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Regulation Changes Coming to Iowa Deer Season

Regulation Changes Coming to Iowa Deer Season

Posted 2024-07-08  by  Darron McDougal

If you’re traveling to the Hawkeye State to hunt whitetails this fall, be on the lookout for these important changes to the rules

Hunting laws are constantly changing, and there’s a lot to brush up on every year, especially if you’re traveling to another state. Iowa has recently inked some new rules into its regulation book, so if you’ll be deer hunting in the Hawkeye State this fall, get yourself a copy of Iowa’s hunting regulations and look for these changes.

Image: iowa_buck_corn

If your deer hunting plans include Iowa this fall, make sure you check out the new rules and regulations before you go.

No More Nonresident Party Hunting

In case you’re unfamiliar with party hunting, it’s essentially verbal consent between two or more hunters that it’s OK to fill one another’s deer tags. States that allow it usually have a maximum distance parameter in place so that party hunters can maintain good communication with one another at all times while hunting. It’s long been a tradition in Iowa, but it’s a sticky topic, since it’s often done by way of deer drives. In that instance, it’s easy to lose good communication with others in your hunting party, especially in high winds or when deer begin darting everywhere. This creates the possibility for more deer to be harvested than the party has tags available.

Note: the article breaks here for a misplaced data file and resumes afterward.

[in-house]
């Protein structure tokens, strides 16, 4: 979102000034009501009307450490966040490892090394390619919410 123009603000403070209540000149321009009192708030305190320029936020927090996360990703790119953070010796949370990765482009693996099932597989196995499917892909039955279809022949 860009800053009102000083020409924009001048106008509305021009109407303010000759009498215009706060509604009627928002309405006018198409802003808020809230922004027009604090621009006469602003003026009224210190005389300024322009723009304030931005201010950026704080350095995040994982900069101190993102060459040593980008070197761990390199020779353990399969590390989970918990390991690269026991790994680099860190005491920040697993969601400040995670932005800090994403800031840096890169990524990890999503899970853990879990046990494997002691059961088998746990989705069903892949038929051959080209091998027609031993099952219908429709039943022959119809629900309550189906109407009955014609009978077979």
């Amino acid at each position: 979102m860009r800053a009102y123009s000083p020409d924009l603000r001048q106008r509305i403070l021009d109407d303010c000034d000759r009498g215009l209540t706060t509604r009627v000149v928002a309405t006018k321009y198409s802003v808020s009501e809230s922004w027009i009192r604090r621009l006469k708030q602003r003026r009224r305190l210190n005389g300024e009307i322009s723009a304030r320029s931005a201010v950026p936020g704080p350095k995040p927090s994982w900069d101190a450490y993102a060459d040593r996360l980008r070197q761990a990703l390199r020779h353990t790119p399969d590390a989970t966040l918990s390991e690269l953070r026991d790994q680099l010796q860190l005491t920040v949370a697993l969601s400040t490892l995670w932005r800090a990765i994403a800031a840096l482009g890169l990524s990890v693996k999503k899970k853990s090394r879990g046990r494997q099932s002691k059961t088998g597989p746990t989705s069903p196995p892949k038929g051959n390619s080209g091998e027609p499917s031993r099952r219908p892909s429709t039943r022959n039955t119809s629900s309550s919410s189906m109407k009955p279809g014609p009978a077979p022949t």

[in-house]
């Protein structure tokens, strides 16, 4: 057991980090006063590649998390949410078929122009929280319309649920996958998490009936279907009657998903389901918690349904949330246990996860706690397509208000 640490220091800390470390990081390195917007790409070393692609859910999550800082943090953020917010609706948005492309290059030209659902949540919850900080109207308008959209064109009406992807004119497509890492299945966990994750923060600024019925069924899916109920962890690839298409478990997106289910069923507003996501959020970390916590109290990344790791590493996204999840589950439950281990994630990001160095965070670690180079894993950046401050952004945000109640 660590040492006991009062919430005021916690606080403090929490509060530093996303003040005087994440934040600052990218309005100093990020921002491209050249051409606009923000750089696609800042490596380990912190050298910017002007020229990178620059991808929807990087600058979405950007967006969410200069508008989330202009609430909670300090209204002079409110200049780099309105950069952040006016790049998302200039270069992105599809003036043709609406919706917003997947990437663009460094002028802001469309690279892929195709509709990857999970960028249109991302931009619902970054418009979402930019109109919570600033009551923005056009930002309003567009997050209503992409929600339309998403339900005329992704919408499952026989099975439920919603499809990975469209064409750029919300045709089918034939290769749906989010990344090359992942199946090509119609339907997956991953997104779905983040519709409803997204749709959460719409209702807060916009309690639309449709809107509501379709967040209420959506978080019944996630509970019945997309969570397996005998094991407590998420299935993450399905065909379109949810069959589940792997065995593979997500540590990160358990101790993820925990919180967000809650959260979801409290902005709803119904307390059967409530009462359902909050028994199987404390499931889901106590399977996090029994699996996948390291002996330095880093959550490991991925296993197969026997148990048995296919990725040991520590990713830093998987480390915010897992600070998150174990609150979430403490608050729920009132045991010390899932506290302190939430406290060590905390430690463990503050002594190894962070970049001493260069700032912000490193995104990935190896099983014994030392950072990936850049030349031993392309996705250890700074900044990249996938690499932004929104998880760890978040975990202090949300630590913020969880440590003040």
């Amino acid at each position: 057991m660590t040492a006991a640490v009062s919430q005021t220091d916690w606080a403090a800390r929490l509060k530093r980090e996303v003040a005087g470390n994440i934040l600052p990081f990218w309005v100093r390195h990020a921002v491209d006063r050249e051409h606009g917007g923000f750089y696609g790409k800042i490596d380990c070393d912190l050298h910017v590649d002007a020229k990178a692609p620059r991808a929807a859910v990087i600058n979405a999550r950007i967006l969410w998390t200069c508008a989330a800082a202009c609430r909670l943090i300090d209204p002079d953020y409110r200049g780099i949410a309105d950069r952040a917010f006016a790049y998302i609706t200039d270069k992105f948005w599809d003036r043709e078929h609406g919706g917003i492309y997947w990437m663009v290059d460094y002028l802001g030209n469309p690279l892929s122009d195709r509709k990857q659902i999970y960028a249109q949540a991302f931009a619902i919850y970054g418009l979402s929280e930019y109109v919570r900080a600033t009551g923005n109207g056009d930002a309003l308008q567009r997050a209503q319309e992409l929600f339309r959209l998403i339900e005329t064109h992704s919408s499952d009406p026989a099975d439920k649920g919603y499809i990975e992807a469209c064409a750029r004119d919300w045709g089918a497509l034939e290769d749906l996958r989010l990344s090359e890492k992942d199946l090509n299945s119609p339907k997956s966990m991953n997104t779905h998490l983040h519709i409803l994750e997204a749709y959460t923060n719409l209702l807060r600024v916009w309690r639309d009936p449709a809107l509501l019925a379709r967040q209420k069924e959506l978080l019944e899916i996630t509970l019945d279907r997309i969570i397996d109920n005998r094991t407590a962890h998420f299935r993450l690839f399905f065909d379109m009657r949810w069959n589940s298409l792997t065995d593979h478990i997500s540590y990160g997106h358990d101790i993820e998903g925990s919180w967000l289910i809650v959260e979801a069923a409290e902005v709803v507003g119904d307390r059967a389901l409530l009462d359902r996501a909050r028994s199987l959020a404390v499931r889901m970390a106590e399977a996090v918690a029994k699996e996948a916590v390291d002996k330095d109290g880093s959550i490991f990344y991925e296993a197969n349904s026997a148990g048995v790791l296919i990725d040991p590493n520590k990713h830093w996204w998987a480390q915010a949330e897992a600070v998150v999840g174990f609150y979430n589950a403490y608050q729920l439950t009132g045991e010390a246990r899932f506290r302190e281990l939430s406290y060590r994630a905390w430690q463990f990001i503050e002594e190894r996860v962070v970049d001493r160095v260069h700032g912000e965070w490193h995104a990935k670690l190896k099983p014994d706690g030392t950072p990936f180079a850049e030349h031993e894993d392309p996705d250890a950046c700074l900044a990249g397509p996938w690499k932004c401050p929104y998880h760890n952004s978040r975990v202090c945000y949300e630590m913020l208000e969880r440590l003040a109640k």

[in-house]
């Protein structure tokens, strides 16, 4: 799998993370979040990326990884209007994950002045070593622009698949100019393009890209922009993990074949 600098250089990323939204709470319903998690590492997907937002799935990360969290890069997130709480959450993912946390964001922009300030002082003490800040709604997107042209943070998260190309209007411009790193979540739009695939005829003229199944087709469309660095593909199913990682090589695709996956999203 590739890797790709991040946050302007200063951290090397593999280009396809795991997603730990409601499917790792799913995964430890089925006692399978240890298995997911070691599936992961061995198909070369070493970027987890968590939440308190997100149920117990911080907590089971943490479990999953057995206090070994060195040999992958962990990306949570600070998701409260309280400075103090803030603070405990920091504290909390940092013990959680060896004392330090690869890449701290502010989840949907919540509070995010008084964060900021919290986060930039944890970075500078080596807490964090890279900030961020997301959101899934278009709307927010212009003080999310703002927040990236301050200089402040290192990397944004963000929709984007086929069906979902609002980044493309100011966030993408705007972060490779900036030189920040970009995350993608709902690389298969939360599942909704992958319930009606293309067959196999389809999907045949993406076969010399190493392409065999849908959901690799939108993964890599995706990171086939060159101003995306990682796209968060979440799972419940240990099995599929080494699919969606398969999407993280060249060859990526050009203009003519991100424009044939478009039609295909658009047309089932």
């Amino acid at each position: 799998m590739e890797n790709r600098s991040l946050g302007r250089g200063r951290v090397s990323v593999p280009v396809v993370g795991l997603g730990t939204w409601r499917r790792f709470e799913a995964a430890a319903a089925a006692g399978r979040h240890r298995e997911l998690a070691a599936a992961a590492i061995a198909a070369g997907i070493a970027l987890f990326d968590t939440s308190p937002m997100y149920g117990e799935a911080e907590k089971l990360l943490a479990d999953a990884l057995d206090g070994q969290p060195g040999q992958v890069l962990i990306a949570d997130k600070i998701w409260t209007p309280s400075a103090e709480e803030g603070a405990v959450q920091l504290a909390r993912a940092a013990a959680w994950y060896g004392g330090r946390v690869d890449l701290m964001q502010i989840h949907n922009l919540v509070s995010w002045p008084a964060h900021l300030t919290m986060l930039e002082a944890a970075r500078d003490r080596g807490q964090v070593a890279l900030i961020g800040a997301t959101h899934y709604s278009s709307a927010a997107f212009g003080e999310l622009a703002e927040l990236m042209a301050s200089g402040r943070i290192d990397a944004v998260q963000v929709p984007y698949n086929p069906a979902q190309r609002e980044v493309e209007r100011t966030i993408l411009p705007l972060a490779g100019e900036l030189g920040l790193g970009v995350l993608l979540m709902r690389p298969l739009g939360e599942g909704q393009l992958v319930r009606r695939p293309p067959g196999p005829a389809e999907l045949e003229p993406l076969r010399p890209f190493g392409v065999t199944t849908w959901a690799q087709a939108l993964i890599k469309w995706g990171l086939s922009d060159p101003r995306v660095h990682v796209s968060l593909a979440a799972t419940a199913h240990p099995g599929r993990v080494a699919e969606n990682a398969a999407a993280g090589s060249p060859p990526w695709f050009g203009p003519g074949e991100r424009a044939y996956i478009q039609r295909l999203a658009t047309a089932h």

Now, it’s illegal for nonresident hunters to party hunt in Iowa, although residents can still legally party hunt during the first and second gun seasons, as well as during the January antlerless season. Nonresidents can still hunt in groups, but they must fill their own individual deer tags.

Antlerless Quotas and Buck-Only Restrictions

Other changes coming to Iowa’s deer season include antlerless harvest restrictions. Antlerless quotas have changed in 12 different Iowa counties. First, Fremont, Harrison, Mills, Monona, Pottawattamie and Shelby counties are now buck-only counties for the first gun season. As well, Allamakee, Appanoose, Decatur, Lucas, Monroe, Wayne, and Winneshiek counties will participate in the Population Management January Antlerless Season, but only if more than 100 unsold antlerless licenses are remaining on December 16.

Trail Camera Usage

Kansas somewhat recently banned trail camera use on public lands, and it was a hot topic across the deer-hunting community. Iowa was all set to follow Kansas’s lead by also banning trail camera usage on its public lands until the proposal recently hit a red light. Since it is a highly debated topic, the Iowa DNR hit the brakes to gain more input from the public. The good news for trail camera users is that the laws will remain unchanged for the 2024-2025 deer season. However, don’t be surprised if the proposal gets a green light in the future.

Read the Regulations

As technology advances and deer herds and hunter numbers fluctuate, I believe we’ll see more rule changes coming down the pipeline, and not just in Iowa. Michigan, for example, currently has irons in the fire. It has formed a new Deer Management Initiative — a document of potential solutions to a too-many-deer-too-few-hunters dilemma — which could swing the legislative bat and put new rules into play prior to the fall hunting season.

To that end, commit to reading the regulations for the state/province that you’ll be hunting more thoroughly this year than ever before. It only takes a simple oversight to be fined, and I don’t think any of us want to land in that boat.


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